Vuvuzela… the Sound of Africa
Naomi Aptowitzer is an MC who has performed and written with chart-topping acts such as Drizabone, Peter Andre and The Roots but, has just written her best composition to date… a song entitled ‘Vuvuzela’ that encompasses a vibrant mix of African Hi-life, Soca and topped with the inimitable sounds of Hip-hop in the form of simple, informative and catchy Rapping. The song was inspired by the noise of the Vuvuzela buzzing through the TV screens during the Football World Cup in South Africa. “People started hating the Vuvuzela. Television presenters would complain about the noise. Instruments have been played in UK stands for years, even the rattle which to my ears was far more annoying, sat comfortably in the British football grounds, yet when an instrument from Africa is used there is an instant objection even to the extent that the Vuvuzela has since been completely banned from nearly all Premier League club stadiums on the grounds of Health & Safety or it may be ‘used as a weapon’. These are just excuses and it’s been banned despite a recent survey which concluded that 60% of supporters wanted to use them”.
Growing up in West London, MC Ni listened to varying sounds from Fela Kuti to Mozart. Her mixed race identity has become a symbol of what can be achieved by challenging ignorance so promoting cultural exchange came naturally to her. “Music is the best means through which to spread positive messages to large numbers of people and what better way to do that than by praising the inventions and adaptations at home, on the streets and homes in Africa”. After taking time out to study a Science Degree and follow up with a Masters in Communications & Technology, Ni felt the calling back to her musical roots was too strong to ignore. “It was the lack of mainstream commercial music with a message that led me to start writing again. Every song out there had to fit into a specific mould, so every song ended up sounding the same. I wanted to show my diversity, drawing inspiration from my Calypso heritage in Dominica and combining it with the vibrant, upbeat guitar rhythms of Congo and Mali. As a lyricist, it was easy to switch my style to fit into any genre”.
After a successful Rap career in the nineties, MC Ni decided to return to music in 2010. As a writer, she takes pride in her work. She not only writes and performs her own words but also produces her music. Although she confesses that she can’t play an instrument, it hasn’t hindered her in expressing the type of rhythm, notes or song she wants to hear. “I work in collaboration with musicians and I’ve written a lot of my recent material with guitarist Theo Calliste who is a long time friend. He also plays on ‘Vuvuzela’ and as a producer, it’s my job to get the best out of him then keep the parts I like. Making a track is like cooking but without a recipe book... just the utensils, some turn out tasty, others you have to dash in the bin”! This is MC Ni’s third release and her first out of the Zipee Music stable. Zipee Inc is her own invention, founded when both she and her son developed asthma. Zipee Bikes (an electric bike company) was set up in 2006 to help reduce car pollution.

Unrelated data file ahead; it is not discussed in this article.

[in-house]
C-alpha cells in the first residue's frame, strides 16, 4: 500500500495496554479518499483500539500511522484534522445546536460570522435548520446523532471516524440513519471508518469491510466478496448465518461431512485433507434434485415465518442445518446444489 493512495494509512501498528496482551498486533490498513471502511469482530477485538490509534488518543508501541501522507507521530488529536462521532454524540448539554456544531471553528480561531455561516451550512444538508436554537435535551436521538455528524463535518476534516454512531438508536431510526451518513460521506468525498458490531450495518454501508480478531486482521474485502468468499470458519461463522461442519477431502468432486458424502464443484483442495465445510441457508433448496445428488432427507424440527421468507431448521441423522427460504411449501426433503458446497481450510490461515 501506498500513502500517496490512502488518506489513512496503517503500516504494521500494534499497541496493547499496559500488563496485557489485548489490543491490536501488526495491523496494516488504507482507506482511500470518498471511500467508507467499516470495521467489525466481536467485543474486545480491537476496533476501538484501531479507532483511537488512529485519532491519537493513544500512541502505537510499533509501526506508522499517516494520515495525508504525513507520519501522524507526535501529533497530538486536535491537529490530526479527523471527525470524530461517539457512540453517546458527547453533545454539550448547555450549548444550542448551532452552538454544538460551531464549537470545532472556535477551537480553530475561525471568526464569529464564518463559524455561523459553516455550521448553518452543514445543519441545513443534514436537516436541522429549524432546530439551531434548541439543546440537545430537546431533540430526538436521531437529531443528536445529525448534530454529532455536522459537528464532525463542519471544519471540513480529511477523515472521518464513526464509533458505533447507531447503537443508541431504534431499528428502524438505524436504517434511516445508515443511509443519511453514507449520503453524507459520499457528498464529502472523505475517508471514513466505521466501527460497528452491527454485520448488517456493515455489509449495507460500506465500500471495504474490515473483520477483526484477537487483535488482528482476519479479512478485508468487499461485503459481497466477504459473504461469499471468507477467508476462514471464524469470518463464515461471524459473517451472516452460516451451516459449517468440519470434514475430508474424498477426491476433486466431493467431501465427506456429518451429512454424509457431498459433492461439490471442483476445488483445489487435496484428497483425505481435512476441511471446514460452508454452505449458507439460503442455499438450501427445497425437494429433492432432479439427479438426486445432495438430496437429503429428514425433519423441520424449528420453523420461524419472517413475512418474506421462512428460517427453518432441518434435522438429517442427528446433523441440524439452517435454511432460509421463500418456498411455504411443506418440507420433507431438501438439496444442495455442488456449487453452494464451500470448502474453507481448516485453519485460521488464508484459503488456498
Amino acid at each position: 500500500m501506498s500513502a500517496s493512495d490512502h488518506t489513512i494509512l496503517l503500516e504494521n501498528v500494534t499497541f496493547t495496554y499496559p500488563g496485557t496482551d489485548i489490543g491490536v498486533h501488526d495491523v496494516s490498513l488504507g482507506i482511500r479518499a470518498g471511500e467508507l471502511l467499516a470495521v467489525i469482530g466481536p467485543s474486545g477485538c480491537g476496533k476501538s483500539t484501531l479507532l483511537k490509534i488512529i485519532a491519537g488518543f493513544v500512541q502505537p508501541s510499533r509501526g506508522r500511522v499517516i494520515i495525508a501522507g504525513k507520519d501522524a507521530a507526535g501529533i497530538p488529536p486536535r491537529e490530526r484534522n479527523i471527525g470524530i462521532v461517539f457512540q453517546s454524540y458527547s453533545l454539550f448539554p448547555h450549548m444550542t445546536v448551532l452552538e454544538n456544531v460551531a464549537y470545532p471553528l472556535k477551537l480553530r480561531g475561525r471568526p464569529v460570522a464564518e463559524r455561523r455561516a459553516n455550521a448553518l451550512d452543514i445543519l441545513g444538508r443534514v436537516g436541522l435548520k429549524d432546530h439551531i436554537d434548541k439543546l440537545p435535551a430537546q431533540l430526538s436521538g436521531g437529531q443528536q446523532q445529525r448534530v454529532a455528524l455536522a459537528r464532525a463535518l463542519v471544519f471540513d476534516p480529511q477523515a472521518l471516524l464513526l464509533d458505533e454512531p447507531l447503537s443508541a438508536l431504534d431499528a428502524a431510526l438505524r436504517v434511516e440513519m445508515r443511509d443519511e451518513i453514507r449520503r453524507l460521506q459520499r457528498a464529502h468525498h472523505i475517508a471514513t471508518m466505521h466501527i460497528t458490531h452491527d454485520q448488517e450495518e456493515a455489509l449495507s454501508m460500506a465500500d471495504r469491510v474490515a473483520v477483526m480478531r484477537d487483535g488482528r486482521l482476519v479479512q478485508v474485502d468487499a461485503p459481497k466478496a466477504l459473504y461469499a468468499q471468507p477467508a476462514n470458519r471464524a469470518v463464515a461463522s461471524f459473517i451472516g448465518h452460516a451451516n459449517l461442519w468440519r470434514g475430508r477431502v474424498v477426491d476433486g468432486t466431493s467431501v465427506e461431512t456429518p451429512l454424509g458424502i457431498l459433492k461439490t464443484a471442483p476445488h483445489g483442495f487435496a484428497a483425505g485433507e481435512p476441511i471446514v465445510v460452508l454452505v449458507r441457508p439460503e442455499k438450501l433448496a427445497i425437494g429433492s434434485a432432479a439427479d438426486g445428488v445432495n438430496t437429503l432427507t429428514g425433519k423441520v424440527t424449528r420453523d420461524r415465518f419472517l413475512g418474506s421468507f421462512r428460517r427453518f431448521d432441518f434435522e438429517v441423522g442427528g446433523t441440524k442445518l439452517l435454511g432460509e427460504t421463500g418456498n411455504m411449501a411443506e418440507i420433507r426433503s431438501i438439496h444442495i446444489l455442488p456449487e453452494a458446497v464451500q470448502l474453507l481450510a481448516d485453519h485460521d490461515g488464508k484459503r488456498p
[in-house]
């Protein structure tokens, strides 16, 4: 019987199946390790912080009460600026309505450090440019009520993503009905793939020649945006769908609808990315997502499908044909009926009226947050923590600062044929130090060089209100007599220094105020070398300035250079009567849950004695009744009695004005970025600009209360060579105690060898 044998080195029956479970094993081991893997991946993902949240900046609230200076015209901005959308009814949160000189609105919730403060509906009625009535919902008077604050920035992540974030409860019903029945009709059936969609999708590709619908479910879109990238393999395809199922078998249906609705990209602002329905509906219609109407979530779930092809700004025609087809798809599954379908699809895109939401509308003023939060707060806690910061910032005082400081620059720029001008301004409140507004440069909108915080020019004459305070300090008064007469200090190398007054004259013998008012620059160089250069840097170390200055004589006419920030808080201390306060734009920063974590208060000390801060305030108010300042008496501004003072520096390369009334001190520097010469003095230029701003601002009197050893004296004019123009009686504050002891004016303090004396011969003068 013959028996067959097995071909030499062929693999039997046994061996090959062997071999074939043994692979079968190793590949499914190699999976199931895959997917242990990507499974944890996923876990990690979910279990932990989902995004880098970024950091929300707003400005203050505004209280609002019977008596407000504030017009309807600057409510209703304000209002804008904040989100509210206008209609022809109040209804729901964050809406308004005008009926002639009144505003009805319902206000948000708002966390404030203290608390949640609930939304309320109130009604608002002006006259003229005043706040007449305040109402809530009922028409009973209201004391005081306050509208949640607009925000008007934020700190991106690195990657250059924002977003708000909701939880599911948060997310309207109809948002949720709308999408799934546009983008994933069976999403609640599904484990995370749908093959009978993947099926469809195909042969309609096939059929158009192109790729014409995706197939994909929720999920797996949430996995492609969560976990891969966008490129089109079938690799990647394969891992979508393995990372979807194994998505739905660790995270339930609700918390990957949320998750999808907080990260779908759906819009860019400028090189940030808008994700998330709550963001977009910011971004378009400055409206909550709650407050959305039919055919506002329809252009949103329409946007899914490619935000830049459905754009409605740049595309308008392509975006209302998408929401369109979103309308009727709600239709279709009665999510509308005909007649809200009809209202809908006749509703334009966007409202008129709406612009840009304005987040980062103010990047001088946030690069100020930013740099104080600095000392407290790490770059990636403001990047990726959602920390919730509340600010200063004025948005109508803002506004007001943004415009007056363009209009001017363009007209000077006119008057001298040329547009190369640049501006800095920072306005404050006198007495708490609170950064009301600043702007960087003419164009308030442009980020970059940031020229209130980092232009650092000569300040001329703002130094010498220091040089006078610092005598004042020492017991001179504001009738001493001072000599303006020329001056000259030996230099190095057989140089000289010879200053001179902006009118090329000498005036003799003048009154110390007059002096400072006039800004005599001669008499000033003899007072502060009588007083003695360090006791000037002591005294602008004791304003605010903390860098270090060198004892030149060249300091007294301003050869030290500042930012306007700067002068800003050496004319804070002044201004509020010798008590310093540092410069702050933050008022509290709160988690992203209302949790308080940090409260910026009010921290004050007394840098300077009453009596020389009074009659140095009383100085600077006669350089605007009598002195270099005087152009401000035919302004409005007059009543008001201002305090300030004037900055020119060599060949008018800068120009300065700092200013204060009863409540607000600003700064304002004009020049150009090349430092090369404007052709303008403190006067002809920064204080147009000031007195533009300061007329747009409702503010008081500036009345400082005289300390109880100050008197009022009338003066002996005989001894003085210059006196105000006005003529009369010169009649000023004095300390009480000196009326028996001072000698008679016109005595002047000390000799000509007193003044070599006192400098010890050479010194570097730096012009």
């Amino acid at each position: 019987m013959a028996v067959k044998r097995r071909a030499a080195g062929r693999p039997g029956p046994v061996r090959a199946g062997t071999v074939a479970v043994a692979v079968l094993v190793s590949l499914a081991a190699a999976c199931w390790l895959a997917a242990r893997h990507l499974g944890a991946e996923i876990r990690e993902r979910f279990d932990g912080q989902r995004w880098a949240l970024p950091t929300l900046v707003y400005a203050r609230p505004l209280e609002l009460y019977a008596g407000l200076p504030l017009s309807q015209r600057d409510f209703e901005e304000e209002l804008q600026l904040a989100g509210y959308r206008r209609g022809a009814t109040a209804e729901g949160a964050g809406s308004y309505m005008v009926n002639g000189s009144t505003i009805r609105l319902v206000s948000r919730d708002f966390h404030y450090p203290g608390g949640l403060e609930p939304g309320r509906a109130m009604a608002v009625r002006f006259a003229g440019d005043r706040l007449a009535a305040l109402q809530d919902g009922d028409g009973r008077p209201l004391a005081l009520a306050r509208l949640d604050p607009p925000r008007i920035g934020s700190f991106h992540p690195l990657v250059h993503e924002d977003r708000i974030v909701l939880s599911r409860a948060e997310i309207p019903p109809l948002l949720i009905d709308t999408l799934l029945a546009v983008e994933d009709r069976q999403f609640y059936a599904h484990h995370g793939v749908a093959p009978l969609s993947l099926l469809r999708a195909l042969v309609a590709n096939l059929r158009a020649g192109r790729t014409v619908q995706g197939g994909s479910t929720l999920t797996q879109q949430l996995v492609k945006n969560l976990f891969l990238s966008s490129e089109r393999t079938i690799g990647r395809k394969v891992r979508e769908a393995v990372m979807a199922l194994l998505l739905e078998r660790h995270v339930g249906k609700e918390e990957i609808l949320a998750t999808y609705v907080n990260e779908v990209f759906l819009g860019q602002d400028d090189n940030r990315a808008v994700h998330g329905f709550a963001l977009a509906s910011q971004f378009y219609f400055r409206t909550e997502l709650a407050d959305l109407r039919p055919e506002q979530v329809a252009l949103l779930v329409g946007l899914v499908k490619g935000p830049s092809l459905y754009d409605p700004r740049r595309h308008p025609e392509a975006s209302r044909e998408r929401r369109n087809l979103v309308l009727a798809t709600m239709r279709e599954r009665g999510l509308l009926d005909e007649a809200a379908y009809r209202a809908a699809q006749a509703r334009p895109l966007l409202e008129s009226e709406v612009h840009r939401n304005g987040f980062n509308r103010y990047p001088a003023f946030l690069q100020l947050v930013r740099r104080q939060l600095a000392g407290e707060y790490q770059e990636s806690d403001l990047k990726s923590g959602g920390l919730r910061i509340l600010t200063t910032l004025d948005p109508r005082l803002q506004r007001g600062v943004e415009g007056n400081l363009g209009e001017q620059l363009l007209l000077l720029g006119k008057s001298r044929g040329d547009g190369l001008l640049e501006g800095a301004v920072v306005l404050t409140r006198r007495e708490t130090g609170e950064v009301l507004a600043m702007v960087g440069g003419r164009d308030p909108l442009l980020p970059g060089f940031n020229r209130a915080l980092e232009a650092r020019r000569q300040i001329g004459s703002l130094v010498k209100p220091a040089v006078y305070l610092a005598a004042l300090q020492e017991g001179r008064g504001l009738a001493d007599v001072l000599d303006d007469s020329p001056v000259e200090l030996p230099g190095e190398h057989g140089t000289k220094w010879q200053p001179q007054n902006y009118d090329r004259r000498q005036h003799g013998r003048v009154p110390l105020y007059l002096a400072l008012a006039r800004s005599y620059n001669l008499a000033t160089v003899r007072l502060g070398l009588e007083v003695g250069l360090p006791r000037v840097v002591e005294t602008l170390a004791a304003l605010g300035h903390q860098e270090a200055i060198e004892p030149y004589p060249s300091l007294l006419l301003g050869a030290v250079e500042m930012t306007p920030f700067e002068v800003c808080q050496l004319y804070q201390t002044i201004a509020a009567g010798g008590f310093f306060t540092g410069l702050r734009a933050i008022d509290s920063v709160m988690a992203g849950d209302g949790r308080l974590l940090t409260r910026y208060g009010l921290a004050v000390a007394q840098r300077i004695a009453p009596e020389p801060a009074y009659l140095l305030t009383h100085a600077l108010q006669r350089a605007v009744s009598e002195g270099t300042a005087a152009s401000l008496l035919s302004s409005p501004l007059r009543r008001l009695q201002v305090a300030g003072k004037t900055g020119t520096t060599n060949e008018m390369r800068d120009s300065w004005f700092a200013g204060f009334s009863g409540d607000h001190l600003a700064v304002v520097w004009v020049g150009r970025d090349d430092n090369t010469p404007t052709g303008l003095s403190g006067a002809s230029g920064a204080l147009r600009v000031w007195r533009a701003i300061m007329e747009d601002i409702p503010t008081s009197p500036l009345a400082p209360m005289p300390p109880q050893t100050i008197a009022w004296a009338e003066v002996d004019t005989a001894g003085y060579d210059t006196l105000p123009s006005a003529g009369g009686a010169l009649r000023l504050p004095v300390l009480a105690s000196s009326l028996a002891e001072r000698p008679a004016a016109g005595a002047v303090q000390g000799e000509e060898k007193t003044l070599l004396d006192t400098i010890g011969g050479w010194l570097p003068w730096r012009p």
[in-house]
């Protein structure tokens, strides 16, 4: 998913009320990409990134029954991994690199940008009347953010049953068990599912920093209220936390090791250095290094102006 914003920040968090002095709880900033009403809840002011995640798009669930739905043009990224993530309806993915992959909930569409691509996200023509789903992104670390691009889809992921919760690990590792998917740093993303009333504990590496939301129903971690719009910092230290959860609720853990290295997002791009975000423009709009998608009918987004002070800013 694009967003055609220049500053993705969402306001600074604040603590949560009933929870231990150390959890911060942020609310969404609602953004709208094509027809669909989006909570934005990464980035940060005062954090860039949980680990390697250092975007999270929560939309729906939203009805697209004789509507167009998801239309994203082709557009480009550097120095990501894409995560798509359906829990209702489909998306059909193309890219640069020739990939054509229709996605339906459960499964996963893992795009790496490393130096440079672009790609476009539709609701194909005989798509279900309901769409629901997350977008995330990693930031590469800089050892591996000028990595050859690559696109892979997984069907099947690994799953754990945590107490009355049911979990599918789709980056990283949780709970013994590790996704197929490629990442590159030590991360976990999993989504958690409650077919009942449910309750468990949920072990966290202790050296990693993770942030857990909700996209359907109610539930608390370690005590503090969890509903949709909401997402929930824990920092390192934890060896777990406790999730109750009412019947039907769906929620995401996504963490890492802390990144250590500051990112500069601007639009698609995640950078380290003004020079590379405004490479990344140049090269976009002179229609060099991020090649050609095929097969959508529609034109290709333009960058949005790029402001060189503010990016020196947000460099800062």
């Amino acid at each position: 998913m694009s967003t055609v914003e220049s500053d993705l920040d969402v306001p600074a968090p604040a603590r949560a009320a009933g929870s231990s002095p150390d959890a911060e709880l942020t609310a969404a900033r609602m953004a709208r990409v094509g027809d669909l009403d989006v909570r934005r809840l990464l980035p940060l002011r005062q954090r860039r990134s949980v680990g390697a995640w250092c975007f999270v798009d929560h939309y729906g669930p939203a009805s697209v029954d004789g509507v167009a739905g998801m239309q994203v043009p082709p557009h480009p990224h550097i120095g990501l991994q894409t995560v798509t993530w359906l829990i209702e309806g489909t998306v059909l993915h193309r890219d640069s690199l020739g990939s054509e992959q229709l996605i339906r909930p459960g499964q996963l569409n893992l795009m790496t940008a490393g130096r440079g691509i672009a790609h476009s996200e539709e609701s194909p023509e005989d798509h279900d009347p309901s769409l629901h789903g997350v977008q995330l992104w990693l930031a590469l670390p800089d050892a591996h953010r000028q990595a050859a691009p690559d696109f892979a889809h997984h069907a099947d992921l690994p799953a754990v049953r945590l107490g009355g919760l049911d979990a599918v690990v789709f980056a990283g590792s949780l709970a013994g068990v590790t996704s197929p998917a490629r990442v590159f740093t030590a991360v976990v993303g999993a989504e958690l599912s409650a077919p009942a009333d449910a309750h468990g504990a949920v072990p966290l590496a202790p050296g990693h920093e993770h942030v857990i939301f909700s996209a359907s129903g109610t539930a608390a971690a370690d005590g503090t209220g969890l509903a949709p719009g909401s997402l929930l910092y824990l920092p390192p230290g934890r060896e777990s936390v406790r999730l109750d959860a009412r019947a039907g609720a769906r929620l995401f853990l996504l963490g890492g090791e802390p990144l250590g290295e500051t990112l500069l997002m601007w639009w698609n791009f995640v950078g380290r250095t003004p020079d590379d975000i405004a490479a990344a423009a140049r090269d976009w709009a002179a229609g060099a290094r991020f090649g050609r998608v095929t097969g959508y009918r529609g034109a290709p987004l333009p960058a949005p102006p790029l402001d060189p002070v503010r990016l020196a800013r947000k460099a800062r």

Recent times spent in Politics showed Ni the need to invest in young people’s future. “We must not turn our backs on those in the world who are suffering. When you live in the West, you have luxuries that those in others parts of the world are not so fortunate to have. Free education is taken for granted. I want to help make a difference in places that have been deliberately kept down with enforced poverty, lack of job opportunities and unfair land rights”. Ni hopes to reach South Africa with her tribute to the musical instrument that was called the thirteenth man on the pitch for the South African football team ‘bafana bafana’. “If I can attach a sense of celebration to the Vuvuzela, more people will embrace the musical instrument which, in the same way the bugle does, plays octaves in b flat”.
WE ARE AFRICANS
JJC Skillz & Co
There is no stopping the ‘We Are Africans’ movement. Nigerian-born, London-based songwriter / rapper / singer / music and video producer, JJC (aka Skillz) spent December 2009 and January 2010 in Lagos in order to take the movement back to the Motherland. And, the result is here: an amazing new Nigerian version of ‘We Are Africans’ featuring Femi Kuti, Dagrin, Eldee, DJ Zeez, Kel, Ay.com, Moe Money and Ragga Remi.
Not only did JJC record the song in Lagos, a video was also shot there by none other than Big Boyz Entertainment, the production company headed by JJC and Moe Money, that is fast emerging as a real powerhouse for quality and innovative videos (their production cache includes ‘Fokasibe’ and ’Bobbee FC’ by DJ Zeez, ‘Karmakazee’ and ‘Takerewa’ by Olu Maintain featuring Kentro Family, ‘Omo 2 Sexy’ by Justina, ‘Morile’ by Bouqui, ‘Pu’yanga’ by Tilla Man & Dola Billz, 'Shake’ by DK, ‘Why’ by Jibola, ‘Anyhow’ by Shakar El Swagga and many more). The new video will be on your TV screens very soon.
Serious but, also fun, tongue-in-cheek and wildly infectious, ‘We Are Africans’ is an anthem - in fact, it can be labelled as the national anthem for the United States of Africa. It is a song for all Africans - from the Motherland and from all parts of the Diaspora - which combines the sentiments of pride, unity and positivity. It is also the perfect soundtrack for 2010, a year of huge importance for Africa: The world will be watching when the World Cup Games take place in South Africa and 17 African nations (including Africa’s giant Nigeria) will be celebrating 50 years of independence.
The phenomenal response to ‘We Are Africans’ has led to various remixes having been recorded in London including the ‘Africa On Your Street’ remix featuring Tilla Man, Dola Billz, Millaz, Mo Eazy, Magnum and many more as well as a Funky House remix featuring award-winning UK-based Ghanaian Rapper Sway. And the Movement will continue…